Coral Reefs and climate change

Deepwater Coral Reefs Unlikely to Welcome Shallow-Water Animals ...

Climate change is the greatest global threat to coral reef ecosystems. Scientific evidence now clearly indicates that the Earth’s atmosphere and ocean are warming, and that these changes are primarily due to greenhouse gases derived from human activities.

According to the Intergovernmental Panel on Climate Change, so far the oceans have taken up 90% of the excess heat generated by human-caused global warming. Even if emissions are aggressively curtailed, the oceans will continue heating at an accelerating rate for decades. What’s more, the oceans are acidifying. They’ve soaked up an estimated 20–30% of human carbon emissions; as carbon dioxide dissolves into these waters, their pH plummets.

Warming and acidification are stressors for corals (and for many other marine organisms). Heat causes coral to lose its algae and bleach. At the same time, increasing acidity makes it difficult for individual corals, typically millimeters in size, to build the calcium carbonate deposits that form large reef structures. If the pH is low enough and the corals unhealthy enough, reefs can even start to dissolve, making them vulnerable to shattering during storms.

Unhealthy reefs threaten not only the organisms that inhabit them but also the livelihoods of the people who depend on them. Reefs are the backbone of near-shore ecosystems around the world, providing a home for thousands of species of fish as well as mollusks, crustaceans, sea turtles, and countless other creatures. Without their associated reefs, nearby fisheries are at risk of collapse. The world’s reefs are valued in the tens to hundreds of billions of dollars annually. Each year, for instance, the Great Barrier Reef contributes about A$5.6 billion (US$3.84 billion) to Australia’s economy.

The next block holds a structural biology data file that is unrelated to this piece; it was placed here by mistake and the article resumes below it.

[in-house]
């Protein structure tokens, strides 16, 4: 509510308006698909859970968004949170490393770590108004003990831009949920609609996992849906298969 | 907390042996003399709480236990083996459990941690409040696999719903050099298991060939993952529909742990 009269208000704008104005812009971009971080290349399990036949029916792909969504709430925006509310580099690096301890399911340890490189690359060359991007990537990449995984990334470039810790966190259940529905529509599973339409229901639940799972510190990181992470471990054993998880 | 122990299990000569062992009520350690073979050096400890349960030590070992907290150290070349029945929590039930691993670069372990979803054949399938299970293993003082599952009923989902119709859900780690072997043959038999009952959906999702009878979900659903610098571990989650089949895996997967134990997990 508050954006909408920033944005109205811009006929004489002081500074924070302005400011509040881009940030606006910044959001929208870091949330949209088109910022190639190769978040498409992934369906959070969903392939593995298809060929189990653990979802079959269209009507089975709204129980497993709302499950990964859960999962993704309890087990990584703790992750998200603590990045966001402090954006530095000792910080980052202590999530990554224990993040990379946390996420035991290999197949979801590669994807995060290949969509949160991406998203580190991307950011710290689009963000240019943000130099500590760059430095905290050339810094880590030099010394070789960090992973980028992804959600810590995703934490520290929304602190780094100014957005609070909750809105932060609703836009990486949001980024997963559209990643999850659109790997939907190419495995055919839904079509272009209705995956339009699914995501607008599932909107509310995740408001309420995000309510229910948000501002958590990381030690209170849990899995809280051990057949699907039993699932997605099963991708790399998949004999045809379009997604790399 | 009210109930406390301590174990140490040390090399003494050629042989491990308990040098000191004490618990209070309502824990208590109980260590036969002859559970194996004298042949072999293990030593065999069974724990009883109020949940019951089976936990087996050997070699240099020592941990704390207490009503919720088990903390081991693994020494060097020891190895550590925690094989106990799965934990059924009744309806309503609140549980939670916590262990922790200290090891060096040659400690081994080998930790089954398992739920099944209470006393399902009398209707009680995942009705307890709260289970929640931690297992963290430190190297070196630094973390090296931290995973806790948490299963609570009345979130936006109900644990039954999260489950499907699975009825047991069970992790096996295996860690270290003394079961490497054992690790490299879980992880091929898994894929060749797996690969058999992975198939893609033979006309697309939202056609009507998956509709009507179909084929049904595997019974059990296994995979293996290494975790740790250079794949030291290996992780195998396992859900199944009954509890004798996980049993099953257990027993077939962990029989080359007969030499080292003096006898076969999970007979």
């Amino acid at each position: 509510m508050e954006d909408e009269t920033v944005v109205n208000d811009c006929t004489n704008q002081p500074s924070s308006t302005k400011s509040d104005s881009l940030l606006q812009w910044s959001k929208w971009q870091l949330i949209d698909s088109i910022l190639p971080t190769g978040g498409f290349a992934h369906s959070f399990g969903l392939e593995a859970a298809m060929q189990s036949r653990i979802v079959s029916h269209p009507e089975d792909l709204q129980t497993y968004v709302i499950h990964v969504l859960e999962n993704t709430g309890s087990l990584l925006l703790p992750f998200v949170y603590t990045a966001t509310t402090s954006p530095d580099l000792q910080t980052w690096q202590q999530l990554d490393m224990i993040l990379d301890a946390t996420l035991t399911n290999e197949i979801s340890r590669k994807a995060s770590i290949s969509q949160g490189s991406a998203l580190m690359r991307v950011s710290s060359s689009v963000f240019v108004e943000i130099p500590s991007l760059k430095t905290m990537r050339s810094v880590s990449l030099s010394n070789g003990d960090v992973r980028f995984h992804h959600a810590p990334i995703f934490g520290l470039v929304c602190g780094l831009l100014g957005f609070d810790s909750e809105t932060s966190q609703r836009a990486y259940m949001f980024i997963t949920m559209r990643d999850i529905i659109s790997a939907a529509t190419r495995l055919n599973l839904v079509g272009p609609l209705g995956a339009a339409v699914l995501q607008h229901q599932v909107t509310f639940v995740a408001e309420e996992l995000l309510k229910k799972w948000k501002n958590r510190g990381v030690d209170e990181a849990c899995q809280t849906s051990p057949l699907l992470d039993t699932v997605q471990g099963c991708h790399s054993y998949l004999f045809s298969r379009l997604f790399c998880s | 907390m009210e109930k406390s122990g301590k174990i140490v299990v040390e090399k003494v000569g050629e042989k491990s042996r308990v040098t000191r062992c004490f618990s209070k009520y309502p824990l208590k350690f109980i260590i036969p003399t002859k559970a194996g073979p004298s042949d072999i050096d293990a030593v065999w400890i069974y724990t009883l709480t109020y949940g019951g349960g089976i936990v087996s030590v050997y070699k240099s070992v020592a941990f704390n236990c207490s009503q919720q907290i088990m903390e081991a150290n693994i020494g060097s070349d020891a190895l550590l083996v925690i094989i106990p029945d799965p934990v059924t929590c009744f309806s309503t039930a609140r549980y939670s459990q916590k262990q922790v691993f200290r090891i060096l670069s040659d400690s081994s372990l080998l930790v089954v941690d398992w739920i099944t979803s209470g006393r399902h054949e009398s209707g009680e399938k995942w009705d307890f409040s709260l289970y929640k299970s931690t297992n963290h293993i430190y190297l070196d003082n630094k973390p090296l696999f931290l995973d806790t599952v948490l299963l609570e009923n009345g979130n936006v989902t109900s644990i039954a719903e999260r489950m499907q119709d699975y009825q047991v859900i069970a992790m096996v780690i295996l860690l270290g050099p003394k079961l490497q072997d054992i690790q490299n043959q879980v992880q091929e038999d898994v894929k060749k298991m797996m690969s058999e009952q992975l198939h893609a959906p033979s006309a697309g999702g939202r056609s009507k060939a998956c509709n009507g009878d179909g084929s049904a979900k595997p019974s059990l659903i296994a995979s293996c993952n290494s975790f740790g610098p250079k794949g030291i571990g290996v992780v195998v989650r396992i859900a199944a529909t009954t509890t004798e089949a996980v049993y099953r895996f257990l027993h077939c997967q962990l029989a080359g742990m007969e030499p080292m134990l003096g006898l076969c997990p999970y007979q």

Scientists around the world are looking for all kinds of ways to protect and maybe even revive corals. One option is to create more marine protected areas—essentially national parks in the ocean. Scientists say creating marine refuges, where fishing, mining, and recreating are off limits, make the reefs healthier, and so more resilient.